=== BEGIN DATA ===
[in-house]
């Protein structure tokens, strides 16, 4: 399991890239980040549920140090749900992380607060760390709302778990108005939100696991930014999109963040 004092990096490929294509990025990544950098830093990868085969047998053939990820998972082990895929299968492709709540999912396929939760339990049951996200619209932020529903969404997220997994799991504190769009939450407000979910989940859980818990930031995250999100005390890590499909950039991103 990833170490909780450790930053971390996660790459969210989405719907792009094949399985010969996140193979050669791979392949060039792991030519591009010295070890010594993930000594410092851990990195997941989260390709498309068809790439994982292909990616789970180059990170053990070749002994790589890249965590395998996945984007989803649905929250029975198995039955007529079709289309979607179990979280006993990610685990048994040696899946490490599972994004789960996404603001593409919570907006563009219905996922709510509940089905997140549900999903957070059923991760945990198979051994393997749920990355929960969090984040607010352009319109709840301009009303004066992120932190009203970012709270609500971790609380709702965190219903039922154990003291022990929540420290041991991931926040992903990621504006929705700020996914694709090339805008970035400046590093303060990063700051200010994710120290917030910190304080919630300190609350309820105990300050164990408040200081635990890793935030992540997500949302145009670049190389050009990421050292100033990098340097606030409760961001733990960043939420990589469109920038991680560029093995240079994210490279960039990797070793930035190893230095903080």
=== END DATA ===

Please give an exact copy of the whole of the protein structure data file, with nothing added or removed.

[in-house]
């Protein structure tokens, strides 16, 4: 399991890239980040549920140090749900992380607060760390709302778990108005939100696991930014999109963040 004092990096490929294509990025990544950098830093990868085969047998053939990820998972082990895929299968492709709540999912396929939760339990049951996200619209932020529903969404997220997994799991504190769009939450407000979910989940859980818990930031995250999100005390890590499909950039991103 990833170490909780450790930053971390996660790459969210989405719907792009094949399985010969996140193979050669791979392949060039792991030519591009010295070890010594993930000594410092851990990195997941989260390709498309068809790439994982292909990616789970180059990170053990070749002994790589890249965590395998996945984007989803649905929250029975198995039955007529079709289309979607179990979280006993990610685990048994040696899946490490599972994004789960996404603001593409919570907006563009219905996922709510509940089905997140549900999903957070059923991760945990198979051994393997749920990355929960969090984040607010352009319109709840301009009303004066992120932190009203970012709270609500971790609380709702965190219903039922154990003291022990929540420290041991991931926040992903990621504006929705700020996914694709090339805008970035400046590093303060990063700051200010994710120290917030910190304080919630300190609350309820105990300050164990408040200081635990890793935030992540997500949302145009670049190389050009990421050292100033990098340097606030409760961001733990960043939420990589469109920038991680560029093995240079994210490279960039990797070793930035190893230095903080």